The problem with you, Davey, is that your head is so deeply embedded in the hard-right's vice-into-virtue philosophy that you actually can't see that a better world with appropriate priorities is not just possible but vital if we are to survive as a species.
Truly sad, but not unexpected.
COMMENT #11 [Permalink]
said on 6/13/2011 @ 7:31 pm PT...
You are a master of debate!
Move to Sweden!
When you get there, don't light up..."The Drug policy of Sweden is one of zero tolerance, including cannabis,..." http://en.wikipedia.org/...ki/Drug_policy_of_Sweden
Yep, it is the drug war.
Dan in Pa,
OK, it is the drug war, not education. Very good. And certainly nothing to do with the family unit.
COMMENT #12 [Permalink]
said on 6/13/2011 @ 9:07 pm PT...
D, E, DPa,
I have read through about half of the report so far and will check out for the night. Indeed, much of the blame is on the drug war.
I would suggest, as a budding liberal, to divert funds to government funded abortion clinics in all red-zone areas. Put some in the gray zones too I suppose.
Good night gentlemen...looking forward to the pounding I will get tomorrow!
COMMENT #13 [Permalink]
said on 6/13/2011 @ 11:26 pm PT...
Hello Davey Crocket,
When I read your comments I have the feeling of being with a troll. If you are not you should not use the voice of a troll and the misinformation of a troll.
COMMENT #14 [Permalink]
said on 6/14/2011 @ 4:47 am PT...
Family cohesion has suffered over the course of the last few decades, this is very true. And no one great cause can be pinpointed. But, the rise of inflationary monetary policy that all but guarantees a year to year increase in costs to the family unit has done a great deal to destroy the traditional family unit. A single bread winner with a stay at home mom is but a pipe dream these days. And knowing that finances are the #1 contributor to divorce, it's pretty clear that monetary policy at the federal level which favors the lenders at the burden of the borrowers plays a not insignificant role in the demise of the traditional family unit.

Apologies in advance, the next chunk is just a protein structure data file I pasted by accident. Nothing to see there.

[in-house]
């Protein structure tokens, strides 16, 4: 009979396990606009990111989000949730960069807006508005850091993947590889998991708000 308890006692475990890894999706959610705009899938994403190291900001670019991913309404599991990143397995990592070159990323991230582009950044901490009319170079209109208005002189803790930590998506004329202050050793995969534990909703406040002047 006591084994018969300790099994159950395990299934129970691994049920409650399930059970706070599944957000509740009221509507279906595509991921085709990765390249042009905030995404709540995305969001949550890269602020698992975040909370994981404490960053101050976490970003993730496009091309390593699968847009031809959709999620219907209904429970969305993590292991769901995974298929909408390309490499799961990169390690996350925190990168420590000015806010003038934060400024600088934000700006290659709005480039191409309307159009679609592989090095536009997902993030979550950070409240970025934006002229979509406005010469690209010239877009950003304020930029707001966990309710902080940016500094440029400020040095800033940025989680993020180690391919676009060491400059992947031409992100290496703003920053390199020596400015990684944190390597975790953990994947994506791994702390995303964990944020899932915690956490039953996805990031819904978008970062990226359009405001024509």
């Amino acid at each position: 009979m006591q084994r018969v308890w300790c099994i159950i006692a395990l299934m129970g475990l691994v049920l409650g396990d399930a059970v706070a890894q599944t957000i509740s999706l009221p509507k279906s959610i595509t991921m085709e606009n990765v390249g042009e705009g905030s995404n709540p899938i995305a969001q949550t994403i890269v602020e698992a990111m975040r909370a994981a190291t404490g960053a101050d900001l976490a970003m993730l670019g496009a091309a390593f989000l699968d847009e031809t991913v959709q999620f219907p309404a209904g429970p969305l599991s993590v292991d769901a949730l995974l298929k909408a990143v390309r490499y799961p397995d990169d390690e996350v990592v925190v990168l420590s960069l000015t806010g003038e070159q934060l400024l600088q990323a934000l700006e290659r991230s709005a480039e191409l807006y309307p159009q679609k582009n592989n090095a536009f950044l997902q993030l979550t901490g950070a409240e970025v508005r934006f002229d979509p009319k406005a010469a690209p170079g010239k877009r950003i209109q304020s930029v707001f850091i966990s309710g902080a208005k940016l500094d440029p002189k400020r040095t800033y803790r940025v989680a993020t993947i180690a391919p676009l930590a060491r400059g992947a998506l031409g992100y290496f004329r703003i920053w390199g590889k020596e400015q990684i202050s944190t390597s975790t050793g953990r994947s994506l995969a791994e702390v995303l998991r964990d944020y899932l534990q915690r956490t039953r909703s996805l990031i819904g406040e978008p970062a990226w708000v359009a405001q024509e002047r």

America has drifted from a traditional long term investment style economy to one of a short term maximum profit style investment. And this drift has been decades in the development and shoehorns quite well with the Reagan/Friedman/Hayek model of trickle down economics that suggests (Falsely IMHO) that if you place enough free capital in the hands of the investment class, it will trickle down. It hasn't quite gone like that, as you know, tax policy that allows short term gains to be taxed at 1/2 the rate of traditional earnings encourages profit taking rather than structural investment.
Throw in the obscenity known as the revolving door lobby shop/congressional corruption scheme and you have an entrenched Wall St all but guaranteeing that the traditional family unit is forced to struggle more and more just to meet basic needs.
here's a great example of the Revolving door Lobbyist scheme: